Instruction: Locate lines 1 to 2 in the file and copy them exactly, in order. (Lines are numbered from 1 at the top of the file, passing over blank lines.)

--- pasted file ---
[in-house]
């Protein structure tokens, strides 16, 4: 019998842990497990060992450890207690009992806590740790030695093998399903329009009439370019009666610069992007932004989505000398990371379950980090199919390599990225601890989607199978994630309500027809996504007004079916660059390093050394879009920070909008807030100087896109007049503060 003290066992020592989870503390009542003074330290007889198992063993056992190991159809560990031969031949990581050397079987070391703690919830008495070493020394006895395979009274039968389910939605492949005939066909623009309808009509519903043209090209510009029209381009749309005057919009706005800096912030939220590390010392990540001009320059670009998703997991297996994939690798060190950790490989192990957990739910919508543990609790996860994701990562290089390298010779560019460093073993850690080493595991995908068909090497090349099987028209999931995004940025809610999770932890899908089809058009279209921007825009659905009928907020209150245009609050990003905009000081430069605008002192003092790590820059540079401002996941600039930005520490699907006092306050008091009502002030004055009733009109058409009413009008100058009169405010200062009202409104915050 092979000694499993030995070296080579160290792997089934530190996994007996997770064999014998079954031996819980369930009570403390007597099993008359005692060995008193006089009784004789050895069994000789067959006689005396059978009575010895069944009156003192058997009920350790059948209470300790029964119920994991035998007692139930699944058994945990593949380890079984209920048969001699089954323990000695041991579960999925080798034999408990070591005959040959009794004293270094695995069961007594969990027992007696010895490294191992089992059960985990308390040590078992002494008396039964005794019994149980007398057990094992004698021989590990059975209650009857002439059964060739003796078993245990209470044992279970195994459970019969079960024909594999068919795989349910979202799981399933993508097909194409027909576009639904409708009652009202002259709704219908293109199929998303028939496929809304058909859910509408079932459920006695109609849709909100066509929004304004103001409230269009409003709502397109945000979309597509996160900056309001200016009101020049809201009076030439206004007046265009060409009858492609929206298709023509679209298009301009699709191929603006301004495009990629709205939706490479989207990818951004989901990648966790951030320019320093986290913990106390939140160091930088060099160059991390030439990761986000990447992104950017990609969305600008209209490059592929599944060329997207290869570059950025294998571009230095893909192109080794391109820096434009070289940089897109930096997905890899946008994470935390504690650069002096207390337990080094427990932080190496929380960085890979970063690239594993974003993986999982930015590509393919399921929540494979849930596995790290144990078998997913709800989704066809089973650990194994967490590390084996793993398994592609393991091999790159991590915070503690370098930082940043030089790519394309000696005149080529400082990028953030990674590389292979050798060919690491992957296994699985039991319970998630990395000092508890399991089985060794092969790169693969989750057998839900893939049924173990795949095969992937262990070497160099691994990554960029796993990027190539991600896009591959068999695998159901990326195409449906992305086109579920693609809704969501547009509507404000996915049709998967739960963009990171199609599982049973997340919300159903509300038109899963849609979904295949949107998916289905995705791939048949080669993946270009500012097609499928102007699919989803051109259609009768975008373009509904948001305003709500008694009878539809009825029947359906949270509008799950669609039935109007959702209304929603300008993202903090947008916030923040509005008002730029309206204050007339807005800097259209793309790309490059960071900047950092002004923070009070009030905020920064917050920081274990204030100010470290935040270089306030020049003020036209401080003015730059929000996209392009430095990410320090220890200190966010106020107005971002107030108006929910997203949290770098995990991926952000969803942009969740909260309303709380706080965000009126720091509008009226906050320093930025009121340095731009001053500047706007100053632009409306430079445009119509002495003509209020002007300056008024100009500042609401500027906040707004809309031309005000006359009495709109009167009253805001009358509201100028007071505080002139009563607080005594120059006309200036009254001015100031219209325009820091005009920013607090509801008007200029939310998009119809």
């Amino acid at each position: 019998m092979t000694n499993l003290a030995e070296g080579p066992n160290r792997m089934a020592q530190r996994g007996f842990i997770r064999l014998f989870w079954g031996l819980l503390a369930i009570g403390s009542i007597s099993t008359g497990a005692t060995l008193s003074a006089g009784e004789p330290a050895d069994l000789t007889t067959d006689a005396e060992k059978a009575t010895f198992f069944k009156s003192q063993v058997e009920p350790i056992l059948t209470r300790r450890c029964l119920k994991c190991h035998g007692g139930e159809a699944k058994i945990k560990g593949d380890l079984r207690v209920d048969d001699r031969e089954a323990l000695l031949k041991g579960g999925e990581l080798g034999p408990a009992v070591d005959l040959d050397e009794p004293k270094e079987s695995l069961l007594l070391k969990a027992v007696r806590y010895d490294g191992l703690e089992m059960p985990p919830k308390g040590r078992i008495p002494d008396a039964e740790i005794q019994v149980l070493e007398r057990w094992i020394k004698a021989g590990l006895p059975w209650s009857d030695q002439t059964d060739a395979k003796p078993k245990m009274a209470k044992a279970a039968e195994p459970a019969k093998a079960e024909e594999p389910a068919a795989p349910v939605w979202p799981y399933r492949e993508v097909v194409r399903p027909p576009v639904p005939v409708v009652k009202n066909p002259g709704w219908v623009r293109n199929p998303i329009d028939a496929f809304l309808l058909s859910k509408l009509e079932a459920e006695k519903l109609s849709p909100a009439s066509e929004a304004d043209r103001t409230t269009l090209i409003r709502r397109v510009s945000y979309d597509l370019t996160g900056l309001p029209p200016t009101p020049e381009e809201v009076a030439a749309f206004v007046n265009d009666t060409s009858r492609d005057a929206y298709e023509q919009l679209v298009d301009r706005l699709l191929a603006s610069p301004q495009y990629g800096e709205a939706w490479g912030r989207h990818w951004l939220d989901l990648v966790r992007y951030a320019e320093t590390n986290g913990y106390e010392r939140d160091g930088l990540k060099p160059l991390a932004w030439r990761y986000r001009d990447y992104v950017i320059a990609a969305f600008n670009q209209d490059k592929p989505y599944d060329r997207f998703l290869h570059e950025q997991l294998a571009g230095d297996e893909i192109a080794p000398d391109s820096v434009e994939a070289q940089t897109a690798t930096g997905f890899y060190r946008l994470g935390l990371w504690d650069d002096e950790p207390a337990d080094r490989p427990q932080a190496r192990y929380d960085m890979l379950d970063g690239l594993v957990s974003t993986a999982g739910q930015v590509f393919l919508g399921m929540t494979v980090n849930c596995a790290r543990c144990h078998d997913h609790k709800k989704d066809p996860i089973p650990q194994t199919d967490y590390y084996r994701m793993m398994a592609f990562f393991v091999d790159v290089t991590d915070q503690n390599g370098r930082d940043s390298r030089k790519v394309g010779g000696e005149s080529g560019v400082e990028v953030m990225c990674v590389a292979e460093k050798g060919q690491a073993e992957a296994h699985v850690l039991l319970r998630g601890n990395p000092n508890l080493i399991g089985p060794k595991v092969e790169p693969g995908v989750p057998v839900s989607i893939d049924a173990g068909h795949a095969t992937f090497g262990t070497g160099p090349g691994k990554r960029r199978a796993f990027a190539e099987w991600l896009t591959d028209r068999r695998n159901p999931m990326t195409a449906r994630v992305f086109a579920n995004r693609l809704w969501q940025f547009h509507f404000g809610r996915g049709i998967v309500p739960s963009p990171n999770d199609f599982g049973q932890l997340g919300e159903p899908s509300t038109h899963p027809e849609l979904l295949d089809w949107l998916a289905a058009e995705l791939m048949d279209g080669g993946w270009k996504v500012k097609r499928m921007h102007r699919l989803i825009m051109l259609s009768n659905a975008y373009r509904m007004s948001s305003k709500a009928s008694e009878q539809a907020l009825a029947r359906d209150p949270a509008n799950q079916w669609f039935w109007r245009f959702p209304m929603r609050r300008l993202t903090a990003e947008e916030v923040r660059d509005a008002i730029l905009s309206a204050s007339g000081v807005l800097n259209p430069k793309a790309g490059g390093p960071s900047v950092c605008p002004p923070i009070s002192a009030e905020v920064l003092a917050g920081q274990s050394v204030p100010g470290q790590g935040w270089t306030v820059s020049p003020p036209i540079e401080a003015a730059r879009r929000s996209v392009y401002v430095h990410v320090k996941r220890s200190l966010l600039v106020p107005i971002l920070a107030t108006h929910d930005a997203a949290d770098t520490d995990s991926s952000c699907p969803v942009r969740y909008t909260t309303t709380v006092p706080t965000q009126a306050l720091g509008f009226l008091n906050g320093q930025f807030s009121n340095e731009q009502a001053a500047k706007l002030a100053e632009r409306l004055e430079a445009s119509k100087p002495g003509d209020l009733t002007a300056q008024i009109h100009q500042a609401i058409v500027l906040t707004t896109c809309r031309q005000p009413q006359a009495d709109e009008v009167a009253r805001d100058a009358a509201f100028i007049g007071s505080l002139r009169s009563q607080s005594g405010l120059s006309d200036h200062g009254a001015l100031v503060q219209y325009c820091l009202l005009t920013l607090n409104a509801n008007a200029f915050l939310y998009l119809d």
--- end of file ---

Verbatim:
[in-house]
């Protein structure tokens, strides 16, 4: 019998842990497990060992450890207690009992806590740790030695093998399903329009009439370019009666610069992007932004989505000398990371379950980090199919390599990225601890989607199978994630309500027809996504007004079916660059390093050394879009920070909008807030100087896109007049503060 003290066992020592989870503390009542003074330290007889198992063993056992190991159809560990031969031949990581050397079987070391703690919830008495070493020394006895395979009274039968389910939605492949005939066909623009309808009509519903043209090209510009029209381009749309005057919009706005800096912030939220590390010392990540001009320059670009998703997991297996994939690798060190950790490989192990957990739910919508543990609790996860994701990562290089390298010779560019460093073993850690080493595991995908068909090497090349099987028209999931995004940025809610999770932890899908089809058009279209921007825009659905009928907020209150245009609050990003905009000081430069605008002192003092790590820059540079401002996941600039930005520490699907006092306050008091009502002030004055009733009109058409009413009008100058009169405010200062009202409104915050 092979000694499993030995070296080579160290792997089934530190996994007996997770064999014998079954031996819980369930009570403390007597099993008359005692060995008193006089009784004789050895069994000789067959006689005396059978009575010895069944009156003192058997009920350790059948209470300790029964119920994991035998007692139930699944058994945990593949380890079984209920048969001699089954323990000695041991579960999925080798034999408990070591005959040959009794004293270094695995069961007594969990027992007696010895490294191992089992059960985990308390040590078992002494008396039964005794019994149980007398057990094992004698021989590990059975209650009857002439059964060739003796078993245990209470044992279970195994459970019969079960024909594999068919795989349910979202799981399933993508097909194409027909576009639904409708009652009202002259709704219908293109199929998303028939496929809304058909859910509408079932459920006695109609849709909100066509929004304004103001409230269009409003709502397109945000979309597509996160900056309001200016009101020049809201009076030439206004007046265009060409009858492609929206298709023509679209298009301009699709191929603006301004495009990629709205939706490479989207990818951004989901990648966790951030320019320093986290913990106390939140160091930088060099160059991390030439990761986000990447992104950017990609969305600008209209490059592929599944060329997207290869570059950025294998571009230095893909192109080794391109820096434009070289940089897109930096997905890899946008994470935390504690650069002096207390337990080094427990932080190496929380960085890979970063690239594993974003993986999982930015590509393919399921929540494979849930596995790290144990078998997913709800989704066809089973650990194994967490590390084996793993398994592609393991091999790159991590915070503690370098930082940043030089790519394309000696005149080529400082990028953030990674590389292979050798060919690491992957296994699985039991319970998630990395000092508890399991089985060794092969790169693969989750057998839900893939049924173990795949095969992937262990070497160099691994990554960029796993990027190539991600896009591959068999695998159901990326195409449906992305086109579920693609809704969501547009509507404000996915049709998967739960963009990171199609599982049973997340919300159903509300038109899963849609979904295949949107998916289905995705791939048949080669993946270009500012097609499928102007699919989803051109259609009768975008373009509904948001305003709500008694009878539809009825029947359906949270509008799950669609039935109007959702209304929603300008993202903090947008916030923040509005008002730029309206204050007339807005800097259209793309790309490059960071900047950092002004923070009070009030905020920064917050920081274990204030100010470290935040270089306030020049003020036209401080003015730059929000996209392009430095990410320090220890200190966010106020107005971002107030108006929910997203949290770098995990991926952000969803942009969740909260309303709380706080965000009126720091509008009226906050320093930025009121340095731009001053500047706007100053632009409306430079445009119509002495003509209020002007300056008024100009500042609401500027906040707004809309031309005000006359009495709109009167009253805001009358509201100028007071505080002139009563607080005594120059006309200036009254001015100031219209325009820091005009920013607090509801008007200029939310998009119809």